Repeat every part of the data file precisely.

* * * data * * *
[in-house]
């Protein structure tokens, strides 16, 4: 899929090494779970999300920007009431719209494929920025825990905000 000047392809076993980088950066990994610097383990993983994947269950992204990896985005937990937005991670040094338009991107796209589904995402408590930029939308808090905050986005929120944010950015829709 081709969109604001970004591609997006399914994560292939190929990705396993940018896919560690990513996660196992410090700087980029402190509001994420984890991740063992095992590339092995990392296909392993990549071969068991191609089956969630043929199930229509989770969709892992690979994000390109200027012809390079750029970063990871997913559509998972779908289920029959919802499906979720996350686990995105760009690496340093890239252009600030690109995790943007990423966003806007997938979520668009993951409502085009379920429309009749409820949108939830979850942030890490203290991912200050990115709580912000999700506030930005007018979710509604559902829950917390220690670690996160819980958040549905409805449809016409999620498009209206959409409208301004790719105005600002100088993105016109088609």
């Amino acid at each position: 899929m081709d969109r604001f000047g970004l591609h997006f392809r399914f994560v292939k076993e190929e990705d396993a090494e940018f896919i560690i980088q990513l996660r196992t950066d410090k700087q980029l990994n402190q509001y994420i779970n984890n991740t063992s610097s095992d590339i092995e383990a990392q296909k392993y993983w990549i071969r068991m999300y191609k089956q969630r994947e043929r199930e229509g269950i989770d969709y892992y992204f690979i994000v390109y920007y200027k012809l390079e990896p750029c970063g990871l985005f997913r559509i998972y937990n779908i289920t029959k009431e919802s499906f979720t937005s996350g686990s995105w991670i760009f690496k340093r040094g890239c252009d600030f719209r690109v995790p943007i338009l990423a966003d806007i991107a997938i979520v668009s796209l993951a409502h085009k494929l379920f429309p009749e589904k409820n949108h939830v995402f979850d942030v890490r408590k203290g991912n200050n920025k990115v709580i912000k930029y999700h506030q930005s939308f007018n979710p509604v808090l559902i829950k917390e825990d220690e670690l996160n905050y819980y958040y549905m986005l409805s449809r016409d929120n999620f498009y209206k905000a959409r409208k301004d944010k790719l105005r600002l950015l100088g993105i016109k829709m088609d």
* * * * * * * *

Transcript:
[in-house]
């Protein structure tokens, strides 16, 4: 899929090494779970999300920007009431719209494929920025825990905000 000047392809076993980088950066990994610097383990993983994947269950992204990896985005937990937005991670040094338009991107796209589904995402408590930029939308808090905050986005929120944010950015829709 081709969109604001970004591609997006399914994560292939190929990705396993940018896919560690990513996660196992410090700087980029402190509001994420984890991740063992095992590339092995990392296909392993990549071969068991191609089956969630043929199930229509989770969709892992690979994000390109200027012809390079750029970063990871997913559509998972779908289920029959919802499906979720996350686990995105760009690496340093890239252009600030690109995790943007990423966003806007997938979520668009993951409502085009379920429309009749409820949108939830979850942030890490203290991912200050990115709580912000999700506030930005007018979710509604559902829950917390220690670690996160819980958040549905409805449809016409999620498009209206959409409208301004790719105005600002100088993105016109088609």
């Amino acid at each position: 899929m081709d969109r604001f000047g970004l591609h997006f392809r399914f994560v292939k076993e190929e990705d396993a090494e940018f896919i560690i980088q990513l996660r196992t950066d410090k700087q980029l990994n402190q509001y994420i779970n984890n991740t063992s610097s095992d590339i092995e383990a990392q296909k392993y993983w990549i071969r068991m999300y191609k089956q969630r994947e043929r199930e229509g269950i989770d969709y892992y992204f690979i994000v390109y920007y200027k012809l390079e990896p750029c970063g990871l985005f997913r559509i998972y937990n779908i289920t029959k009431e919802s499906f979720t937005s996350g686990s995105w991670i760009f690496k340093r040094g890239c252009d600030f719209r690109v995790p943007i338009l990423a966003d806007i991107a997938i979520v668009s796209l993951a409502h085009k494929l379920f429309p009749e589904k409820n949108h939830v995402f979850d942030v890490r408590k203290g991912n200050n920025k990115v709580i912000k930029y999700h506030q930005s939308f007018n979710p509604v808090l559902i829950k917390e825990d220690e670690l996160n905050y819980y958040y549905m986005l409805s449809r016409d929120n999620f498009y209206k905000a959409r409208k301004d944010k790719l105005r600002l950015l100088g993105i016109k829709m088609d």